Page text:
• Premature flocculation – Most common with British strains, in combination with lower temperatures. Shaking the fermenter seems to work. Some commercial breweries have stirrers within in their fermenter to keep the yeast in suspension.
  • Insufficient amount of yeast pitched – This is probably the number one cause. It is true that you can successfully brew a batch of beer without making a starter, under optimum conditions. These optimum conditions: fresh yeast, OG 1.050 or less, 5 gallons or less, pitching temperature 70 degrees or higher, and plenty of O2. In reality a lot of beer is brewed outside of optimum conditions. I have been asked why can’t the yeast just grow in the wort, the brewer being willing to extend lag times to avoid pitching the proper amount of yeast. Not even addressing the potential for contamination with the smaller pitching rate, this method doesn’t really work; the issue is that you can only expect so much growth out of the yeast.
  • Insufficient amount of O2 dissolved in wort – Yeast needs O2 for the growth phrase, if there is not enough O2, the yeast will not properly grow. If they don’t properly grow there will not be enough yeast to ferment the wort.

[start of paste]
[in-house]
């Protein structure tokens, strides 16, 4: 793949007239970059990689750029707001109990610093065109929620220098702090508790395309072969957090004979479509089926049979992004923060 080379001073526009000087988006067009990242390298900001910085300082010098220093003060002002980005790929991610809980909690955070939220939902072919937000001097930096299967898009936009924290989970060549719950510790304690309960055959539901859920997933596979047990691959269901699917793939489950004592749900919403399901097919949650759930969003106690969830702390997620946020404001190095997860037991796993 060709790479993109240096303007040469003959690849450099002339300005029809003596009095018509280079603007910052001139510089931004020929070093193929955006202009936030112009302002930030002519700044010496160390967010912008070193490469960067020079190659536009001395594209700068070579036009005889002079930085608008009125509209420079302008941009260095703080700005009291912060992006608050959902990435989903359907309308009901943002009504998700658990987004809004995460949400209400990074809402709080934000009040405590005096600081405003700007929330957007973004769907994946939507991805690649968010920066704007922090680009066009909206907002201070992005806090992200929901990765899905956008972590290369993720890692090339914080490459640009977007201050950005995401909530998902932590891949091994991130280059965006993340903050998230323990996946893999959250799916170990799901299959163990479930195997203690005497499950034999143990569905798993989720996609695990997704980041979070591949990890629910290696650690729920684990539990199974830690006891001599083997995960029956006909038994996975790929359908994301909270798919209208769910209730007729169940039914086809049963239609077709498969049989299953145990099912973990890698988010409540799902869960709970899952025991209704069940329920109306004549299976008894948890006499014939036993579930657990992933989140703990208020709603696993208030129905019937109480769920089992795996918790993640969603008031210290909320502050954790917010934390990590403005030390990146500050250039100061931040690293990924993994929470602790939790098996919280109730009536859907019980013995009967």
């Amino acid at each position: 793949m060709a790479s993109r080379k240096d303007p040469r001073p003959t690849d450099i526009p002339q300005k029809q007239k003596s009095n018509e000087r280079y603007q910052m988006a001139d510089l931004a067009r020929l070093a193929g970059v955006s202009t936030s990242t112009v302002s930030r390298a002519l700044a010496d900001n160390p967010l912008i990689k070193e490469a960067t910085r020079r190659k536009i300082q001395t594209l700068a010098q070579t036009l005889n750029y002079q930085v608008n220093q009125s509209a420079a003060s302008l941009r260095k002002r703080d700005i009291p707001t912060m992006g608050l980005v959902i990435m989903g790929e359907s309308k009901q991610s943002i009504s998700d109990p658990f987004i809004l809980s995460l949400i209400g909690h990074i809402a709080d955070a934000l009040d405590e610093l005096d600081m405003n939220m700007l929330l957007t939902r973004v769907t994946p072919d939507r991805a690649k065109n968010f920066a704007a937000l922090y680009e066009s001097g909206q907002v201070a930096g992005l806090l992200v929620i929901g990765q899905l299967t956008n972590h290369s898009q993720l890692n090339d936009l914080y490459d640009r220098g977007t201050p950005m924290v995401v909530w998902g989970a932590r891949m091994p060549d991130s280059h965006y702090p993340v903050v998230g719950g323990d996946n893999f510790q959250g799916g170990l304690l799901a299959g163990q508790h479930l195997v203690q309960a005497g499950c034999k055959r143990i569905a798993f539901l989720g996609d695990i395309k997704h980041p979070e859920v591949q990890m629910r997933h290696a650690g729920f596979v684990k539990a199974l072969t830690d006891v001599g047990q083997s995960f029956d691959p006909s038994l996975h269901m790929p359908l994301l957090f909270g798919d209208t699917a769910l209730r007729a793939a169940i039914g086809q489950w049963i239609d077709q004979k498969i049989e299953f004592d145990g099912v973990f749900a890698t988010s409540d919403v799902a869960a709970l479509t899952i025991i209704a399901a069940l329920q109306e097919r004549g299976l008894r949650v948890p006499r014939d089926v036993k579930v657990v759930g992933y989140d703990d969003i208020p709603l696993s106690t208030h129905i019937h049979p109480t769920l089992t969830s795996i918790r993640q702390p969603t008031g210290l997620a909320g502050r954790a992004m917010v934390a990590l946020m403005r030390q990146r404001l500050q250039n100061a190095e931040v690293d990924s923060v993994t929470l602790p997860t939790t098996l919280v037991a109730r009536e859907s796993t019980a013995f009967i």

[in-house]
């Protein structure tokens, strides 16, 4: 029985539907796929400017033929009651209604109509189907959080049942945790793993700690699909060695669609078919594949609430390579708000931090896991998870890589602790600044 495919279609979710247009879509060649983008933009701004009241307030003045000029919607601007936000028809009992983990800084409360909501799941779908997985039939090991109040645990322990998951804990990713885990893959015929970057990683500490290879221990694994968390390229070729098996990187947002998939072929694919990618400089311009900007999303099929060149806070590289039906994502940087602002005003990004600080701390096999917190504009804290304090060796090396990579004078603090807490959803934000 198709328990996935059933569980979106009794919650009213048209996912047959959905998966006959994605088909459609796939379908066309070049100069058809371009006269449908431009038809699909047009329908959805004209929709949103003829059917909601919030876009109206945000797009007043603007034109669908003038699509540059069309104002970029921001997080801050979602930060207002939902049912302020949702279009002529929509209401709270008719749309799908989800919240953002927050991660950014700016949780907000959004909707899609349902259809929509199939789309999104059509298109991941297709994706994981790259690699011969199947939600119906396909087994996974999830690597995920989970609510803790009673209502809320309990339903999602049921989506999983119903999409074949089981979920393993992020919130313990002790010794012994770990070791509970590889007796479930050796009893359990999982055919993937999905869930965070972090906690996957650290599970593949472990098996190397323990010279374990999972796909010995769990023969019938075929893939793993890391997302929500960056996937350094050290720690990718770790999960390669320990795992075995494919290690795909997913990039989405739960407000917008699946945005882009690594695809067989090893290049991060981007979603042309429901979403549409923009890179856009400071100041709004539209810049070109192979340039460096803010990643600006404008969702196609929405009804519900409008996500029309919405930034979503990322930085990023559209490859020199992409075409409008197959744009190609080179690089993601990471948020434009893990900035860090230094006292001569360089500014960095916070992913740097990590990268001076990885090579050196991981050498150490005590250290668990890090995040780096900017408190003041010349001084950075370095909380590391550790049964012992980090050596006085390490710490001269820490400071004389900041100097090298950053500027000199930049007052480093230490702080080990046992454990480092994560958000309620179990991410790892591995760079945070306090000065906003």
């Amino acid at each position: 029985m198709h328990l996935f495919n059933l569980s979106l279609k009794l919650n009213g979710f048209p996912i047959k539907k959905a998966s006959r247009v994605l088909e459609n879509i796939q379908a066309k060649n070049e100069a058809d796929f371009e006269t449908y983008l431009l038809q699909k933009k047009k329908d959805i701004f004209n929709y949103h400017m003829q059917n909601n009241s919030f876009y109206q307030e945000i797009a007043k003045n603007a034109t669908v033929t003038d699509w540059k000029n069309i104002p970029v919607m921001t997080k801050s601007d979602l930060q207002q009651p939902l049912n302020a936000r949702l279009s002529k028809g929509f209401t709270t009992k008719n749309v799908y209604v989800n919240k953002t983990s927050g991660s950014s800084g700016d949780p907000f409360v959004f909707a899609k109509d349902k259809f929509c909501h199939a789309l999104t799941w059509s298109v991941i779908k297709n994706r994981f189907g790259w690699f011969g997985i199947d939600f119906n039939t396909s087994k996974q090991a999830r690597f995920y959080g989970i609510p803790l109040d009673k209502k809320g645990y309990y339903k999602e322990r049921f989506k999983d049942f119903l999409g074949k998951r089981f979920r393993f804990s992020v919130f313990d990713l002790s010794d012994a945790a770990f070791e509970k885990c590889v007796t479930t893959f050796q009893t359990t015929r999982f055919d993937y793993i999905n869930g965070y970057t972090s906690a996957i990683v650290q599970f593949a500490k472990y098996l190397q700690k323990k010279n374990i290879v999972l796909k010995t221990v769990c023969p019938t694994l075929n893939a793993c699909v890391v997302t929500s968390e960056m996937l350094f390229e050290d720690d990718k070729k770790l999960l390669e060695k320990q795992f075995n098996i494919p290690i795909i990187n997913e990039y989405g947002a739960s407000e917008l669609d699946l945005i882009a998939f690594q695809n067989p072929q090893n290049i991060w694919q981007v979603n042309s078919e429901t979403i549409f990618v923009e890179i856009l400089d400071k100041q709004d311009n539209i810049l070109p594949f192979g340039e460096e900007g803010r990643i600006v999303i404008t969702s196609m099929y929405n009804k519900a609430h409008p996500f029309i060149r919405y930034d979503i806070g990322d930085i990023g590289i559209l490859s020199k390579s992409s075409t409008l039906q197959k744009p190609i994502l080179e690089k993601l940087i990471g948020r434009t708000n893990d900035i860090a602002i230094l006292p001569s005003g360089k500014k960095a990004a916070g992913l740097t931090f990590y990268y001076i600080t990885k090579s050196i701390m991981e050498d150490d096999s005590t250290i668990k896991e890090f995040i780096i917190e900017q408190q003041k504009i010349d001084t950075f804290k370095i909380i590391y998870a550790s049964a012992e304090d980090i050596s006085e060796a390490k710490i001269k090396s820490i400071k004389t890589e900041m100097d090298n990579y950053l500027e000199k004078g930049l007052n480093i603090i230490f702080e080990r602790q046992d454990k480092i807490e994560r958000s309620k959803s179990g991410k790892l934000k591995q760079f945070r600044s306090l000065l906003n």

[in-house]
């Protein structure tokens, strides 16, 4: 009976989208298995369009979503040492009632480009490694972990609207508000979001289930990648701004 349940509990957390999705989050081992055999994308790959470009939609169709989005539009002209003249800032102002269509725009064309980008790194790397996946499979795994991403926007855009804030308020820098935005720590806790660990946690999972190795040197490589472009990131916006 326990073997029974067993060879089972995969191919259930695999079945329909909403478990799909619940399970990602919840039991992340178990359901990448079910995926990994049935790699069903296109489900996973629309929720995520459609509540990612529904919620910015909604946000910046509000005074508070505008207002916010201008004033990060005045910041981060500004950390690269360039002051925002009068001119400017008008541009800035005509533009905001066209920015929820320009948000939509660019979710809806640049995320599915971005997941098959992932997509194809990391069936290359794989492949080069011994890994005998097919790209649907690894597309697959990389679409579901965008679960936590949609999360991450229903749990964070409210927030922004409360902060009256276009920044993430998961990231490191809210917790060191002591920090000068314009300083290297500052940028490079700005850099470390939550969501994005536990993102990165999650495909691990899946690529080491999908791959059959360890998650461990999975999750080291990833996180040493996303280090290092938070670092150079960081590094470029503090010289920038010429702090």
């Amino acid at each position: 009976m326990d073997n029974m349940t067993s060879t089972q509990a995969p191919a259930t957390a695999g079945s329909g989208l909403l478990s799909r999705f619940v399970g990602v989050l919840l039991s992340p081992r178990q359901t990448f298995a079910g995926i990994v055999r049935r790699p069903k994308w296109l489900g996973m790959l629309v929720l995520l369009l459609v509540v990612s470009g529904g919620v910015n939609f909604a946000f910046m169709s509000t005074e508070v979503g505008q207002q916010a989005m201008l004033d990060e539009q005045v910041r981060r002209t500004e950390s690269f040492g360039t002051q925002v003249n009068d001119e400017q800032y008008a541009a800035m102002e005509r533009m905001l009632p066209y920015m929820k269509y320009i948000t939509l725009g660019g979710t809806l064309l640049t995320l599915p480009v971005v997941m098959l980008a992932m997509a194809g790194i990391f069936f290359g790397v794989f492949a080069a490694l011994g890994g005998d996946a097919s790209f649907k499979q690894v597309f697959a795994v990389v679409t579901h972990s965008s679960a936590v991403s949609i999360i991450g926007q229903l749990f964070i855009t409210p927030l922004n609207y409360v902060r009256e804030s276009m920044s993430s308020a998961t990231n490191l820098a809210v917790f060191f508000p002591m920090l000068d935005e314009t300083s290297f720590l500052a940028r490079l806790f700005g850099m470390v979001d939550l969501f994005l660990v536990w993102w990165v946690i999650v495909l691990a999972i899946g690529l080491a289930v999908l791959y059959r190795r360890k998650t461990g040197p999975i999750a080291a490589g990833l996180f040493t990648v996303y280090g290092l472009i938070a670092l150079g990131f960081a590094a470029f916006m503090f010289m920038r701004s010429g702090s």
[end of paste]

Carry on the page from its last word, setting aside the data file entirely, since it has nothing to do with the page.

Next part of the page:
How to Add More Yeast

Several of the above problems can be solved by adding additional yeast. But what we need to keep in mind is that we cannot use normal pitching processes since we have partially fermented wort. Normally we would say make a starter, add plenty of O2 to the wort, this will allow us proper lag time, growth and fermentation.

But since the beer is partially fermented we really don’t want to add O2. We need to add yeast that has completed the lag and growth stages and is in the process of fermenting. We could make a starter and when it is at high krausen we could add it to the wort, but you are going to want to make a huge starter, since you are not going to get much growth, the required size is unrealistic.

The solution is to make a second batch of beer, when that beer is at high krausen remove 5% and add it to the stuck beer. This should be plenty of yeast and the yeast has completed their growth stage and they are actively fermenting the wort. If there are fermentable sugars in the stalled wort these yeast will eat them.

Wort Characteristics
  • Unfermentable sugars – This is an ingredient and/or recipe issue. The brewer used too many unfermentable specialty grains, mashed at a high temperature or most likely used an extract that is created to have a higher finishing gravity.